A new study from Social Justice Ireland published today, January 30th, 2012 shows that many of Ireland's major indicators on poverty and social inclusion are moving in the wrong direction. Poverty has increased by almost 60,000. Unemployment is not falling and the numbers employed are not increasing. Action in areas such as adult literacy is nowhere near what is required. There can be no doubt that both the Irish Government and the EU are failing Ireland's poorest and most vulnerable. To reduce in-work poverty (by, for example, making tax credits refundable). Are Europe's leaders giving up on Europe's poor? Judging by their actions in recent days European leaders seem to be abandoning the most vulnerable people in Europe.
At its meeting on March 25/6, 2010 the European Council failed to set targets on reducing poverty or addressing educational disadvantage. While the European Commission had proposed relatively modest targets on both issues to be two of the five headline goals for the Europe 2020 Strategy, these were not accepted by the Heads of Government. Instead they produced meaningless, aspirations in their ‘Conclusions’ published on March 26. This failure displays a totally unacceptable lack of any sense of urgency or determination to take the necessary measures that will inject a new impetus into addressing some of Europe’s core and most intractable problems.
The Euro Crisis. Responses to EU crisis 2012. Austerity has never worked. Last week saw a string of bad economic news reports.
The eurozone leaders seem unwilling or unable to change from their austerity policies, even as Greece and Spain fall apart and the core eurozone economies contract. Britain watches on as its economy is heading for the third consecutive quarter of contraction, with an unexpectedly sharp fall in manufacturing. Last week's jobs figures confirmed that the US recovery is stuttering.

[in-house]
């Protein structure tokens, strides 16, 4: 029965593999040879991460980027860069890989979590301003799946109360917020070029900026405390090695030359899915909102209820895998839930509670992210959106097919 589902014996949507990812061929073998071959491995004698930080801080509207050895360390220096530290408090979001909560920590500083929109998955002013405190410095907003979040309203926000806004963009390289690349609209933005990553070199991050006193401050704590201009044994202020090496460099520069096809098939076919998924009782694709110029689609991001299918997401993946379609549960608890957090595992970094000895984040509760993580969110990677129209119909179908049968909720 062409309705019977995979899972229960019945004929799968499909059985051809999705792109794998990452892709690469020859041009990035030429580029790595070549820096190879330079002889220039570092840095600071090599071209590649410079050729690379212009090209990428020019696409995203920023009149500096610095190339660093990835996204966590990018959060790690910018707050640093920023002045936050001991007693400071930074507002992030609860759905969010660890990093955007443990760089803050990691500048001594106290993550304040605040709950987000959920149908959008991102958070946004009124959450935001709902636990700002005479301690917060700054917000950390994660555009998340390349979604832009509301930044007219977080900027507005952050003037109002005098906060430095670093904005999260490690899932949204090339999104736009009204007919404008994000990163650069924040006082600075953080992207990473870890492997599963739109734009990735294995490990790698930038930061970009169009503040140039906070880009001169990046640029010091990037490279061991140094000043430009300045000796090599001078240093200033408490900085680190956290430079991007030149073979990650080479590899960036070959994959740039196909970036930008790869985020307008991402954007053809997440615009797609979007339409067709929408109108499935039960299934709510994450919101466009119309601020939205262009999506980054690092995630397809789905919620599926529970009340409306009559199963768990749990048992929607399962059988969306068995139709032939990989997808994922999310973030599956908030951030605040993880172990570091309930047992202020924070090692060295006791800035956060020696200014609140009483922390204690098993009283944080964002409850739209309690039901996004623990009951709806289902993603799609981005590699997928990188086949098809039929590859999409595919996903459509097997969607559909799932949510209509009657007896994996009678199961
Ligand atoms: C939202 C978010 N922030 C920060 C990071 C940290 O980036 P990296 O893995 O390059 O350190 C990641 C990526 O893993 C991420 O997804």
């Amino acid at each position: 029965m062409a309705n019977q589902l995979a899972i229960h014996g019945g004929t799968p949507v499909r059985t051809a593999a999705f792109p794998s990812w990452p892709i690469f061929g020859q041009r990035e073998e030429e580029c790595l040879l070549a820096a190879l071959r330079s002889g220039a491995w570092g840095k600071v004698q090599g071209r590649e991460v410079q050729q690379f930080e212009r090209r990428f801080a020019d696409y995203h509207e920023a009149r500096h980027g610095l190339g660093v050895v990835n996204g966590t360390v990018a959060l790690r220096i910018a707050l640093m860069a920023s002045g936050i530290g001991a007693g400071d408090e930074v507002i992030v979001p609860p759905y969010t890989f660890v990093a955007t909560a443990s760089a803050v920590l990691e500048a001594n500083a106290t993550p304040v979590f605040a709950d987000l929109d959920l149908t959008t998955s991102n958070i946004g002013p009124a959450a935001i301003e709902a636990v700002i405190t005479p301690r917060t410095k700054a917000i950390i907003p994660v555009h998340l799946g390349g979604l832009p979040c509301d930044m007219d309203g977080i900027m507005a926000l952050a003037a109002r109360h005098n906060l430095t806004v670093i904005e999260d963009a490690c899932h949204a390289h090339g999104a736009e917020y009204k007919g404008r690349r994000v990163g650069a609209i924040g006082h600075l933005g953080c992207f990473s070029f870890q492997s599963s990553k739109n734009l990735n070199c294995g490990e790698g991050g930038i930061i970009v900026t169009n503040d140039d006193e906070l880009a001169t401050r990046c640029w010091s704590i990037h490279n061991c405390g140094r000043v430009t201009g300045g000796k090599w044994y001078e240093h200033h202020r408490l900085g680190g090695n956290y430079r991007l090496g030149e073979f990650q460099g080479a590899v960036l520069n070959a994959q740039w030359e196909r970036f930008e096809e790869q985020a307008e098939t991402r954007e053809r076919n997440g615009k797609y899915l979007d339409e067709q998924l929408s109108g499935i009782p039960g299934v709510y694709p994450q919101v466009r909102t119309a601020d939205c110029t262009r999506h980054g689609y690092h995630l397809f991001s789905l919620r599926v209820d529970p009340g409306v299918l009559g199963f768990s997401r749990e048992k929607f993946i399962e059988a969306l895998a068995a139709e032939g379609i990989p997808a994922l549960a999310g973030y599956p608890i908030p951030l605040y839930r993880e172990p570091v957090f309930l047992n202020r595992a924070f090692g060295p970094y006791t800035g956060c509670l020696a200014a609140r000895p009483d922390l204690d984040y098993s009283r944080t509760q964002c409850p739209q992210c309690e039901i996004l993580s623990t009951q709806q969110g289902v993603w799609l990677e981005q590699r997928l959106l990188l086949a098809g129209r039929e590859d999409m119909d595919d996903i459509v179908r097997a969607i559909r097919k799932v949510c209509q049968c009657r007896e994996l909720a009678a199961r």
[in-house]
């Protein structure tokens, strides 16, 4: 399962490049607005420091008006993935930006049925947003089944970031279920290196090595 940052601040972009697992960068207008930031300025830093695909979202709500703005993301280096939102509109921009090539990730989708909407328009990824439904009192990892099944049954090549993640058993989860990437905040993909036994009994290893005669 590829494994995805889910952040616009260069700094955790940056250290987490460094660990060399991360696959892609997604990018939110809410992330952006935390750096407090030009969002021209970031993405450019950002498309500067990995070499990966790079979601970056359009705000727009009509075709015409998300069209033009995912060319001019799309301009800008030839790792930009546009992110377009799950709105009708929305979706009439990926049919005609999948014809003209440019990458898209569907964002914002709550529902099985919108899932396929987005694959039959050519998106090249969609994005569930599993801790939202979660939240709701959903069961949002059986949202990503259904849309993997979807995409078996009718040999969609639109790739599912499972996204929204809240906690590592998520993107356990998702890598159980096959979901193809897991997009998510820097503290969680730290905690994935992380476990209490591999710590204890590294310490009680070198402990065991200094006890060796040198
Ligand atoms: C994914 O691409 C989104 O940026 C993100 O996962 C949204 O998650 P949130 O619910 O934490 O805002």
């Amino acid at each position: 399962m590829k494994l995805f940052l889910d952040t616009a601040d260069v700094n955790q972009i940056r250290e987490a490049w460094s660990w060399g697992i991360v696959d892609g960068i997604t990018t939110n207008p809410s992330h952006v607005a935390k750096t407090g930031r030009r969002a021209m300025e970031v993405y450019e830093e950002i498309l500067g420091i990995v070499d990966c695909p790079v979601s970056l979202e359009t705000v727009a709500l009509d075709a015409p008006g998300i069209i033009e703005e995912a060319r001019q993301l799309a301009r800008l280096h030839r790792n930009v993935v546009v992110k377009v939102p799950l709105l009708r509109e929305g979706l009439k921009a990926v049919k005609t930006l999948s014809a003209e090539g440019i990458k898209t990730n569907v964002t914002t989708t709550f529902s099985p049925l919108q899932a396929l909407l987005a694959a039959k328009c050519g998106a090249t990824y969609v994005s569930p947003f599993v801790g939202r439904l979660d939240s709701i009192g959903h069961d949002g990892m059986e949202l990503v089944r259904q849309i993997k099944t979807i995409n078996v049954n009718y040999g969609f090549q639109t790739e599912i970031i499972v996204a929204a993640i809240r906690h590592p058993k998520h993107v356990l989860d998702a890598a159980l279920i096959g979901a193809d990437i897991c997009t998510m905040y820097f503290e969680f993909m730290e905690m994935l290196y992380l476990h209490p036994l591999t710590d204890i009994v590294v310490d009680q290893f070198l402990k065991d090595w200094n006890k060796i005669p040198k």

The largest developing economies that have so far provided some support for world demand levels – especially India and Brazil but even China – are slowing down too. Four years after the financial crisis began, many rich capitalist economies have not recovered their pre-crisis output levels. Even more serious is the unemployment problem. The remedies on offer are well known. It is increasingly accepted that these policies are not working in the current environment. IMF: We got effect of austerity wrong. The IMF has admitted it completely underestimated the effects of austerity on the Irish economy and believed the tax increases and spending cuts would not have cost so many jobs.
The revelation comes in three pages of academic analysis tucked away in the body’s annual report being released in Tokyo today where the IMF and the World Bank are holding their annual congress. The report says the IMF believed that for every €100 of austerity through higher taxes and spending cuts, the effect on economic growth and unemployment would be the equivalent of €50. But in reality the effect has been between double and three times that — stripping the economy of €90 to €150 for every €100 taken out in budgets agreed with the troika.